Door trim 'wood' fillets

#1
As a newbie, I am hoping that someone here might be able to throw some light on something for me.

My first car (in 1975) was a 1964 regd. 2000, which my father had before me and which he had originally bought from a neighbour, who had owned it from new.
This car was registered in June 1964 and had real wood fillets in the doors (and I can still remember sanding them back down and revarnishing them). They were definitely not the formica type.

I thought nothing of it until I read James Taylor's book on the P6 which stated that 'about the first 100 production cars had real wood'. Unfortunately I have no idea, now, what the chassis no. was, but as the car was regd in June 1964 I cannot see that it was one of the first 100. I seem to recall that the car 'might' initially have been used by the dealer (a very small rural family-run garage) as a demonstrator, although if it really was that early a production car, it must have been used on trade plates before being registered in June and I would be surprised at such a small garage having such an early car off the production line.

I do recall my father having difficulties with the exhaust when it came to replacement as none of the bits supplied would fit it, and something (I can't recall what all these years later) was changed on the front section to enable the exhaust to be replaced, and he also had a breather fitted to the rear axle, which i suspect was one of the modifications in the early years.

Does anyody know where James got the figure of 100 from, or have any more knowledge about the issue of the real wood fillets? It is purely of interest as I don't have the car, and don't know if it is still around.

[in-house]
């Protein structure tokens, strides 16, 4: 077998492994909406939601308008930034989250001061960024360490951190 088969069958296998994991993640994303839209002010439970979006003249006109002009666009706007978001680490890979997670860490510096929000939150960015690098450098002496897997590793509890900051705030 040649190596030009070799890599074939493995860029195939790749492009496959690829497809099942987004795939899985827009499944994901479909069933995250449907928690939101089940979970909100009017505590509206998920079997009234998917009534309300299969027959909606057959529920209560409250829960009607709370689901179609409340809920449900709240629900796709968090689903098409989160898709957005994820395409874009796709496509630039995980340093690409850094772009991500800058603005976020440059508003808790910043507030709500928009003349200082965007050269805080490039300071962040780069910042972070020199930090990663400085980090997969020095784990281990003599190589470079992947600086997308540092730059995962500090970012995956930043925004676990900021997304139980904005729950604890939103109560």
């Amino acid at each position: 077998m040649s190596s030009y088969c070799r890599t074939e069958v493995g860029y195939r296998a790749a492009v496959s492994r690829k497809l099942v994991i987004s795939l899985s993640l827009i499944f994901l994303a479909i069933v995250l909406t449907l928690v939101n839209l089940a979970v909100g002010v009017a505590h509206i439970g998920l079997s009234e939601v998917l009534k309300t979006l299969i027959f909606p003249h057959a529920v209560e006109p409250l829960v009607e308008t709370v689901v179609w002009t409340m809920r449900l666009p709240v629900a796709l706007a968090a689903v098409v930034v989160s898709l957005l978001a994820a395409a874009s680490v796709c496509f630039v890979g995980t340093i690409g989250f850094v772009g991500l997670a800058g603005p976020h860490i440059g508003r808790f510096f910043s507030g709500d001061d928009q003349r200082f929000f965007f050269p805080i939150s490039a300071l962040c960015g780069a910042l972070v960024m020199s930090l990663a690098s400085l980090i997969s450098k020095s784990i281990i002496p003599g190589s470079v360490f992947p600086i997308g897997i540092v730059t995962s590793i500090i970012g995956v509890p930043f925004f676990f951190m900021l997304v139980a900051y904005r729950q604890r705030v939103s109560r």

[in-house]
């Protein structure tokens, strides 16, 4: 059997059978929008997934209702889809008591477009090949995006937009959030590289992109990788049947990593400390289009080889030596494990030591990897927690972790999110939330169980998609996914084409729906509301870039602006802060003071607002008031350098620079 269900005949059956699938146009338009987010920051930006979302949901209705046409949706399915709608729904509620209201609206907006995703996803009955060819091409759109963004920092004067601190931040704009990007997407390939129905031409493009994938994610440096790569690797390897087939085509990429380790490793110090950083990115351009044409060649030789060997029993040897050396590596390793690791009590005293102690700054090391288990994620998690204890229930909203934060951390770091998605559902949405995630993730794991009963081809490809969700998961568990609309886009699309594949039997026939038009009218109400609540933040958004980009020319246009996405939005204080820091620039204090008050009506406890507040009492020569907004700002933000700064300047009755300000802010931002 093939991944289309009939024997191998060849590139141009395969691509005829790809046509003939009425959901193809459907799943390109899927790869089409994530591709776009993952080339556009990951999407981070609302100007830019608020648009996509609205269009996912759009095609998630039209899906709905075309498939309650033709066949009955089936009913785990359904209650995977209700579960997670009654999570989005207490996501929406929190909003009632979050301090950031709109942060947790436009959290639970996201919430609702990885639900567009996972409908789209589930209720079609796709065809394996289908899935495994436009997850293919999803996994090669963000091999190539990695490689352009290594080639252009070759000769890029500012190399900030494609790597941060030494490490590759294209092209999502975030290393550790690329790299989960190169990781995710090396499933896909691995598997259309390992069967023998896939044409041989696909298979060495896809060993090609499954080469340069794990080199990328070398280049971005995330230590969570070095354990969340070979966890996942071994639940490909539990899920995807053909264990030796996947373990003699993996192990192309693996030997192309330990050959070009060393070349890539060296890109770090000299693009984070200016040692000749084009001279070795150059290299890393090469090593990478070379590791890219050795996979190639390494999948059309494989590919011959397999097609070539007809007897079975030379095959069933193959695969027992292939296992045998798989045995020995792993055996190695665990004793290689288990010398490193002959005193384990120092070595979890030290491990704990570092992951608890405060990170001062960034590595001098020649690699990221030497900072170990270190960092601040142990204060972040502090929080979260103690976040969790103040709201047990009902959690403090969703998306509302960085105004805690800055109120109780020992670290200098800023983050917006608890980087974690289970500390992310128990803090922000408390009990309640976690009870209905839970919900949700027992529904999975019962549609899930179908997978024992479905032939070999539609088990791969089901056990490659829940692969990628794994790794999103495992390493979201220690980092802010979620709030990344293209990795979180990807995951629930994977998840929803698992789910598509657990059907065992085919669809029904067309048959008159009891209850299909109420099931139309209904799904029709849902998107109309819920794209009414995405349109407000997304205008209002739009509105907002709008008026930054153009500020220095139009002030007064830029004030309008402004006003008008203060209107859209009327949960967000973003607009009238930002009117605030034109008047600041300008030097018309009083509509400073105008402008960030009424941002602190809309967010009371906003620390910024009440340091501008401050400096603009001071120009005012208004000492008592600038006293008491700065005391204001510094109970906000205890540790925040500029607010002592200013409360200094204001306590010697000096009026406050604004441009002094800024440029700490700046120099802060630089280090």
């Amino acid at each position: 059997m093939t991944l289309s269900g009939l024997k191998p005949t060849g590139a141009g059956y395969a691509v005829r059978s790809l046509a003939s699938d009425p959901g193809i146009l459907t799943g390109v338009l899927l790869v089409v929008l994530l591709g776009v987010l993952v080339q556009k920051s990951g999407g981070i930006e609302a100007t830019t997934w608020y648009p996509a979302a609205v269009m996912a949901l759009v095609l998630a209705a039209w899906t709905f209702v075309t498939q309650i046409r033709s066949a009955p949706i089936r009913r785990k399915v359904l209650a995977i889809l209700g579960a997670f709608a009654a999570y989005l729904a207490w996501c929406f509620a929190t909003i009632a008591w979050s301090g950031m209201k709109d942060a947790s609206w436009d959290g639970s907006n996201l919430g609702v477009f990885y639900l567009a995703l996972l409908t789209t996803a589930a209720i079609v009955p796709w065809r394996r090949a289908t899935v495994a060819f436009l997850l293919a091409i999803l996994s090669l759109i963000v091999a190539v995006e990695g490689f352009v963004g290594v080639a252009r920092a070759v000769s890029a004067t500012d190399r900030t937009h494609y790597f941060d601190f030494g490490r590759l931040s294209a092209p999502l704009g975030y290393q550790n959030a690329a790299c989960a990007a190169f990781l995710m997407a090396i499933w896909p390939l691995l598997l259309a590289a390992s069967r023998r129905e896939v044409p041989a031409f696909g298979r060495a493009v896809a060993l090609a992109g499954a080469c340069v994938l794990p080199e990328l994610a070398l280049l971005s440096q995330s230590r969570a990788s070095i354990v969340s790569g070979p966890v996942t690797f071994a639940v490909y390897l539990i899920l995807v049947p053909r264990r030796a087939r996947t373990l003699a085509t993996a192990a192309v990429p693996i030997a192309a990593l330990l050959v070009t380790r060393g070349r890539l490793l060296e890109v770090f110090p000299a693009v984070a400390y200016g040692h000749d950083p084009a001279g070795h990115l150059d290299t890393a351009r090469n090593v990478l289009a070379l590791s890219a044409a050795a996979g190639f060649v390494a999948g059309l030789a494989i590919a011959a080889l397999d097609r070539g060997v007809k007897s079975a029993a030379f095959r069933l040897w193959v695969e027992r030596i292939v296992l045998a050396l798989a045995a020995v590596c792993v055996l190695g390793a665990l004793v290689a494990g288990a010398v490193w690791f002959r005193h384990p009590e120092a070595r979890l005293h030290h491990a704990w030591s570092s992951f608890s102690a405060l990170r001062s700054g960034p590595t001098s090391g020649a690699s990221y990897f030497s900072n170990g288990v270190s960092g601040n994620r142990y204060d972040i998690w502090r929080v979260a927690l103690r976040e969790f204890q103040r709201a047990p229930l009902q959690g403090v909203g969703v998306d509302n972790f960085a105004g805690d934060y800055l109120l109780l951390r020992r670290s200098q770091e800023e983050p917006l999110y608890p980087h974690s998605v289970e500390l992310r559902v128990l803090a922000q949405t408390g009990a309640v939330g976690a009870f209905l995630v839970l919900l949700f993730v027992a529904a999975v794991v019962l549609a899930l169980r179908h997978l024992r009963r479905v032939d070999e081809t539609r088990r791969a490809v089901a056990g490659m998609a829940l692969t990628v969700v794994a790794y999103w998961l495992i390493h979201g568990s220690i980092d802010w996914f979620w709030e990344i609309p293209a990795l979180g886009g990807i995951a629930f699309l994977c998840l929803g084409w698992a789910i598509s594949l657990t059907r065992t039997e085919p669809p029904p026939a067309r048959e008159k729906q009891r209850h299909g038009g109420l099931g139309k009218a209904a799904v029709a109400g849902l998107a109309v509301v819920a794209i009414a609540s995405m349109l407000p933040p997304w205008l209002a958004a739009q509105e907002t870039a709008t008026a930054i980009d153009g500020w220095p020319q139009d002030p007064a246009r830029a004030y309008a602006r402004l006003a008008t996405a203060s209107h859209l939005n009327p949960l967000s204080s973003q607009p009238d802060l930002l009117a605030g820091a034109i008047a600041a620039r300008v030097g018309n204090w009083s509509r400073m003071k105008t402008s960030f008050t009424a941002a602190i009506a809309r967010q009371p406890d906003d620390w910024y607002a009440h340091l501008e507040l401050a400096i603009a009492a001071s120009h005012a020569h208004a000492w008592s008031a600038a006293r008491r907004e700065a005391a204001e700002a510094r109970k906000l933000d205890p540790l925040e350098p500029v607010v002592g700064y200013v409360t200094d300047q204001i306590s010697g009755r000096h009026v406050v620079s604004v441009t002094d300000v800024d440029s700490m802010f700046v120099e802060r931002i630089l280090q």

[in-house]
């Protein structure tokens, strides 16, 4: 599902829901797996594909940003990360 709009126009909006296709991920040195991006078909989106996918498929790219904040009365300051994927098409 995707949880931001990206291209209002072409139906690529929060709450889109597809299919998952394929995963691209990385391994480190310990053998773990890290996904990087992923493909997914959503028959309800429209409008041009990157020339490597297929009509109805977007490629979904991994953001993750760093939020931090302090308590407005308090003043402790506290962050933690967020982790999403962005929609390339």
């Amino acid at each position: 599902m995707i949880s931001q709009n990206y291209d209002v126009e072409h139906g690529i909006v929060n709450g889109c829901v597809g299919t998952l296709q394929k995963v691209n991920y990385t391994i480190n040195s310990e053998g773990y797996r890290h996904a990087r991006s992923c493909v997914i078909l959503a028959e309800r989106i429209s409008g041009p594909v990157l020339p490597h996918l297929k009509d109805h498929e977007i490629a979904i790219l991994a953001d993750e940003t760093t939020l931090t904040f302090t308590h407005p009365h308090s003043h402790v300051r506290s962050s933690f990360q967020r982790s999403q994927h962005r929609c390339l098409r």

many thanks. Tony
 

chrisyork

Active Member
#3
Yes and No

Suffix "A" 2000's were fitted with real wood on cars produced up to about autumn '64. Suffix A is the holy grail for P6 collectors as these are effectively hand built pre - production cars and differ from "normal" P6's in lots of ways. Undoubtedly Tonys car was one of these. He might also remember courtesy lights shining into the footwell from each end of the dashboard rail. The gearbox and diff would have given quite a lot of trouble - the box in particular picks up a new mod about once a week at that stage of production!

The link you've highlighted Richard is to a chap who makes really nice wood infils, including for the 5 dial instrument pack, not really Rover items, rather upmarket aftermarket.

Chris
 
#4
tonys said:
As a newbie, I am hoping that someone here might be able to throw some light on something for me.

My first car (in 1975) was a 1964 regd. 2000, which my father had before me and which he had originally bought from a neighbour, who had owned it from new.
This car was registered in June 1964 and had real wood fillets in the doors (and I can still remember sanding them back down and revarnishing them). They were definitely not the formica type.
Wood trim is fitted in the first approx approx 5700 cars. To the end of the 'A' suffix in chassis numbers.

JT's book is wrong on that count. A June 1964 car would have originally had the wood trims. JT, for no fault of his own, printed a lot of info he was told to be gospel by apparent 'experts' in the late 1980's, whilst better info has come to light in recent years, both from ex-Rover employees (who were still working for Rover 20 years ago) and heavy research in the archives.

My car was built September 1st and is a 'B' suffix, with plastic doors trims (which look more like wood than the real wood ones)

Cheers
Nick
 
#5
chrisyork said:
Yes and No

Suffix "A" 2000's were fitted with real wood on cars produced up to about autumn '64. Suffix A is the holy grail for P6 collectors as these are effectively hand built pre - production cars and differ from "normal" P6's in lots of ways. Undoubtedly Tonys car was one of these. He might also remember courtesy lights shining into the footwell from each end of the dashboard rail. The gearbox and diff would have given quite a lot of trouble - the box in particular picks up a new mod about once a week at that stage of production!